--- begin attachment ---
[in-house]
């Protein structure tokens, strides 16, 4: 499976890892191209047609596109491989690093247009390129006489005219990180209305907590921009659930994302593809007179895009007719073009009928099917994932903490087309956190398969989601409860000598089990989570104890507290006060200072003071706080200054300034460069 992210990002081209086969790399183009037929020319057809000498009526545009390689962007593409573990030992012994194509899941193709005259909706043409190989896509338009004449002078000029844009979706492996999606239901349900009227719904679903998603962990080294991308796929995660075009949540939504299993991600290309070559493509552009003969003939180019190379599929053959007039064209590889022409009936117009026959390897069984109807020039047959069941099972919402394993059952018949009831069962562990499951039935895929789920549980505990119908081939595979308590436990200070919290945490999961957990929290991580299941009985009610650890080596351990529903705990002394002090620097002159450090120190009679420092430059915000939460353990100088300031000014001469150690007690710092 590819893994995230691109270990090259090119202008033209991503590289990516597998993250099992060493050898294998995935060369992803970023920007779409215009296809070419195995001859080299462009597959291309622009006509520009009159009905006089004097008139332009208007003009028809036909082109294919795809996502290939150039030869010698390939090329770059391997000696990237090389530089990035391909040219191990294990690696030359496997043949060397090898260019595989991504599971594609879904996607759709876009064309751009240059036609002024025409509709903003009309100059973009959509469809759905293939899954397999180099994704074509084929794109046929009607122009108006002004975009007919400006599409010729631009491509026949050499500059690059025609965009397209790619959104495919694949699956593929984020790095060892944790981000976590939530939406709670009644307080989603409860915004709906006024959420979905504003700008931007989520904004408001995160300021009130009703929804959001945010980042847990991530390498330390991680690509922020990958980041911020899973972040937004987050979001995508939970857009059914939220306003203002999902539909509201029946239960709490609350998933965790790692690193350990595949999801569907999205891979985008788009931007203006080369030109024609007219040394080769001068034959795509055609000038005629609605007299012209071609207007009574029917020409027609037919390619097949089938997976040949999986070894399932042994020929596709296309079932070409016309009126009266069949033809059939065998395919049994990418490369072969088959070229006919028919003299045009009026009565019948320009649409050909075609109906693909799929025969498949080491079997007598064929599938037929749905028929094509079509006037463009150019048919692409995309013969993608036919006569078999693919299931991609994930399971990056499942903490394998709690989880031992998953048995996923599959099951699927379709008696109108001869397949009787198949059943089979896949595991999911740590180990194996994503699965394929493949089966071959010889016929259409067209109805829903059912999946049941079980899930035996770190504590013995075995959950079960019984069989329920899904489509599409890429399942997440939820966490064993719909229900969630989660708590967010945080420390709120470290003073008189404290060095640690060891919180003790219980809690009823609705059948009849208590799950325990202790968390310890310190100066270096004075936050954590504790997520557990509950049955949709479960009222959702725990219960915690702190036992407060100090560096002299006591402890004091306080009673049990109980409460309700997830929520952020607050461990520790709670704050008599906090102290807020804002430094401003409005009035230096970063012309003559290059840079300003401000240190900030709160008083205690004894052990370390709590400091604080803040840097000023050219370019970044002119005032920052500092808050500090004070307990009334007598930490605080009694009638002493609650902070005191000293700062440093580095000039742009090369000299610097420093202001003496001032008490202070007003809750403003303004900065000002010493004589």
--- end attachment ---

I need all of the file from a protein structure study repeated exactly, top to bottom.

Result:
[in-house]
């Protein structure tokens, strides 16, 4: 499976890892191209047609596109491989690093247009390129006489005219990180209305907590921009659930994302593809007179895009007719073009009928099917994932903490087309956190398969989601409860000598089990989570104890507290006060200072003071706080200054300034460069 992210990002081209086969790399183009037929020319057809000498009526545009390689962007593409573990030992012994194509899941193709005259909706043409190989896509338009004449002078000029844009979706492996999606239901349900009227719904679903998603962990080294991308796929995660075009949540939504299993991600290309070559493509552009003969003939180019190379599929053959007039064209590889022409009936117009026959390897069984109807020039047959069941099972919402394993059952018949009831069962562990499951039935895929789920549980505990119908081939595979308590436990200070919290945490999961957990929290991580299941009985009610650890080596351990529903705990002394002090620097002159450090120190009679420092430059915000939460353990100088300031000014001469150690007690710092 590819893994995230691109270990090259090119202008033209991503590289990516597998993250099992060493050898294998995935060369992803970023920007779409215009296809070419195995001859080299462009597959291309622009006509520009009159009905006089004097008139332009208007003009028809036909082109294919795809996502290939150039030869010698390939090329770059391997000696990237090389530089990035391909040219191990294990690696030359496997043949060397090898260019595989991504599971594609879904996607759709876009064309751009240059036609002024025409509709903003009309100059973009959509469809759905293939899954397999180099994704074509084929794109046929009607122009108006002004975009007919400006599409010729631009491509026949050499500059690059025609965009397209790619959104495919694949699956593929984020790095060892944790981000976590939530939406709670009644307080989603409860915004709906006024959420979905504003700008931007989520904004408001995160300021009130009703929804959001945010980042847990991530390498330390991680690509922020990958980041911020899973972040937004987050979001995508939970857009059914939220306003203002999902539909509201029946239960709490609350998933965790790692690193350990595949999801569907999205891979985008788009931007203006080369030109024609007219040394080769001068034959795509055609000038005629609605007299012209071609207007009574029917020409027609037919390619097949089938997976040949999986070894399932042994020929596709296309079932070409016309009126009266069949033809059939065998395919049994990418490369072969088959070229006919028919003299045009009026009565019948320009649409050909075609109906693909799929025969498949080491079997007598064929599938037929749905028929094509079509006037463009150019048919692409995309013969993608036919006569078999693919299931991609994930399971990056499942903490394998709690989880031992998953048995996923599959099951699927379709008696109108001869397949009787198949059943089979896949595991999911740590180990194996994503699965394929493949089966071959010889016929259409067209109805829903059912999946049941079980899930035996770190504590013995075995959950079960019984069989329920899904489509599409890429399942997440939820966490064993719909229900969630989660708590967010945080420390709120470290003073008189404290060095640690060891919180003790219980809690009823609705059948009849208590799950325990202790968390310890310190100066270096004075936050954590504790997520557990509950049955949709479960009222959702725990219960915690702190036992407060100090560096002299006591402890004091306080009673049990109980409460309700997830929520952020607050461990520790709670704050008599906090102290807020804002430094401003409005009035230096970063012309003559290059840079300003401000240190900030709160008083205690004894052990370390709590400091604080803040840097000023050219370019970044002119005032920052500092808050500090004070307990009334007598930490605080009694009638002493609650902070005191000293700062440093580095000039742009090369000299610097420093202001003496001032008490202070007003809750403003303004900065000002010493004589």